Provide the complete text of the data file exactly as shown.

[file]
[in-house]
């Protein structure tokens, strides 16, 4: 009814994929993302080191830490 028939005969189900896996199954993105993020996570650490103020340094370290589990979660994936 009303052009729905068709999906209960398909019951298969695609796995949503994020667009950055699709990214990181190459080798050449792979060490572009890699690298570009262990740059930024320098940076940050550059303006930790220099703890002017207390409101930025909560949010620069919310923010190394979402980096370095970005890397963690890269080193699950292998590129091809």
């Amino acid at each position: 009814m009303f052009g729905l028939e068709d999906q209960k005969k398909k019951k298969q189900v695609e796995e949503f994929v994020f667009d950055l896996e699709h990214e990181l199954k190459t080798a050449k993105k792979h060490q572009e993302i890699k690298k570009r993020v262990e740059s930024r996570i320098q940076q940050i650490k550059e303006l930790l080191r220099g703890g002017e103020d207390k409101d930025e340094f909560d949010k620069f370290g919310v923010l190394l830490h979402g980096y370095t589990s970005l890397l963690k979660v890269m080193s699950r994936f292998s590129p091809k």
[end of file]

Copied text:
[in-house]
């Protein structure tokens, strides 16, 4: 009814994929993302080191830490 028939005969189900896996199954993105993020996570650490103020340094370290589990979660994936 009303052009729905068709999906209960398909019951298969695609796995949503994020667009950055699709990214990181190459080798050449792979060490572009890699690298570009262990740059930024320098940076940050550059303006930790220099703890002017207390409101930025909560949010620069919310923010190394979402980096370095970005890397963690890269080193699950292998590129091809």
């Amino acid at each position: 009814m009303f052009g729905l028939e068709d999906q209960k005969k398909k019951k298969q189900v695609e796995e949503f994929v994020f667009d950055l896996e699709h990214e990181l199954k190459t080798a050449k993105k792979h060490q572009e993302i890699k690298k570009r993020v262990e740059s930024r996570i320098q940076q940050i650490k550059e303006l930790l080191r220099g703890g002017e103020d207390k409101d930025e340094f909560d949010k620069f370290g919310v923010l190394l830490h979402g980096y370095t589990s970005l890397l963690k979660v890269m080193s699950r994936f292998s590129p091809k």